FtsZ (green) forms spirals (top) before sporulation.

Losick/Elsevier

Bacillus subtilis puts its division plane in the right place with the help of cytoskeletal spirals, according to new results from Sigal Ben-Yehuda and Richard Losick (Harvard University, Cambridge, MA).

In a growing B. subtilis cell, the tubulin-like protein FtsZ assembles into a ring structure at the division plane in the middle of the cell. Upon sporulation, cell division is asymmetric, and FtsZ rings form at the poles. Previous models suggested that the shift occurred when FtsZ assembly was blocked at the midcell and activated at the poles.

Ben-Yehuda and Losick examined a GFP fusion of FtsZ during sporulation and discovered that this model was inadequate. The fusions revealed a spiral-like intermediate of FtsZ, which over time extended from the midcell toward both poles. The spirals eventually gave way to polar rings, one of which became the division plane. Thus, generation of polarity requires that the ring still form at the midcell, with the spirals causing its relocation. The spirals were also seen moving from the poles to the midcell when bacteria entering sporulation were returned to growth medium.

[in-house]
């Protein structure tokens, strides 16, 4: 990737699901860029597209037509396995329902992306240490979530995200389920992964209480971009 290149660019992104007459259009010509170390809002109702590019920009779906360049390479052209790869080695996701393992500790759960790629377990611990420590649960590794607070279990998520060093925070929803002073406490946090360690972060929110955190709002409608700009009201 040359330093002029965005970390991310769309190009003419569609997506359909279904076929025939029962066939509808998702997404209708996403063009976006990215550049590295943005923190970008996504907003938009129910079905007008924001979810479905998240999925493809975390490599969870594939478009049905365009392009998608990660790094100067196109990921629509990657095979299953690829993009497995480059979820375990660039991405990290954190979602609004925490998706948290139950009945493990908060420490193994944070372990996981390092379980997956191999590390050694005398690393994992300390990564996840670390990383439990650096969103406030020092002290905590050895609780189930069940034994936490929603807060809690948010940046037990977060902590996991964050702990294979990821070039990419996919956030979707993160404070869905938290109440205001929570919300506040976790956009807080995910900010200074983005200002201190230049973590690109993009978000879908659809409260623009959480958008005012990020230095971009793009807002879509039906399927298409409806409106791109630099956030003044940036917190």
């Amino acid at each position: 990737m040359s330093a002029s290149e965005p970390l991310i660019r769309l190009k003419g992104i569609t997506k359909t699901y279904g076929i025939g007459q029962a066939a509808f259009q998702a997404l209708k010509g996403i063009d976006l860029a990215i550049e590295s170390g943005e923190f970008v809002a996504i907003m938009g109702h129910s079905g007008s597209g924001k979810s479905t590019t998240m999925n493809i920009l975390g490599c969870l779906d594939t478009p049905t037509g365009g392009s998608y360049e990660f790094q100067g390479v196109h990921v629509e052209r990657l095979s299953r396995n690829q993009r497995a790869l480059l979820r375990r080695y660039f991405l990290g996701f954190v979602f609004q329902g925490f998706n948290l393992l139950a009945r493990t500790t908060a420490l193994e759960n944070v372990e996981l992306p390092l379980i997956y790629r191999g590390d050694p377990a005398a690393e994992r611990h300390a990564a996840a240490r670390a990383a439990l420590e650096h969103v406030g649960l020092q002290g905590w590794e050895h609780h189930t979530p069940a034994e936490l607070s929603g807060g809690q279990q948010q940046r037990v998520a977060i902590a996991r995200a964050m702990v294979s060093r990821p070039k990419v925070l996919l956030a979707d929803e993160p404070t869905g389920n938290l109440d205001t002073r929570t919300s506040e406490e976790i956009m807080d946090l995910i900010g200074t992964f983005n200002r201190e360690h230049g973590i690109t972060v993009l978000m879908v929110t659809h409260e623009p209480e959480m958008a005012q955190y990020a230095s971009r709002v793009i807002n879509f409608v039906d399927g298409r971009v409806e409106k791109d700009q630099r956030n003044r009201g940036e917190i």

The spirals may result from elevated levels of FtsZ present during sporulation, as overexpression of ftsZ in Escherichia coli has also been shown to cause the formation of spirals. “Possibly, it is an intrinsic property of FtsZ that high concentrations cause it to form spirals,” says Losick. “Or maybe the ring structure is actually a tight spiral, and only the periodicity changes.” ▪

Reference:

Ben-Yehuda, S., and R. Losick.
2002
.
Cell.
109
:
257
–266.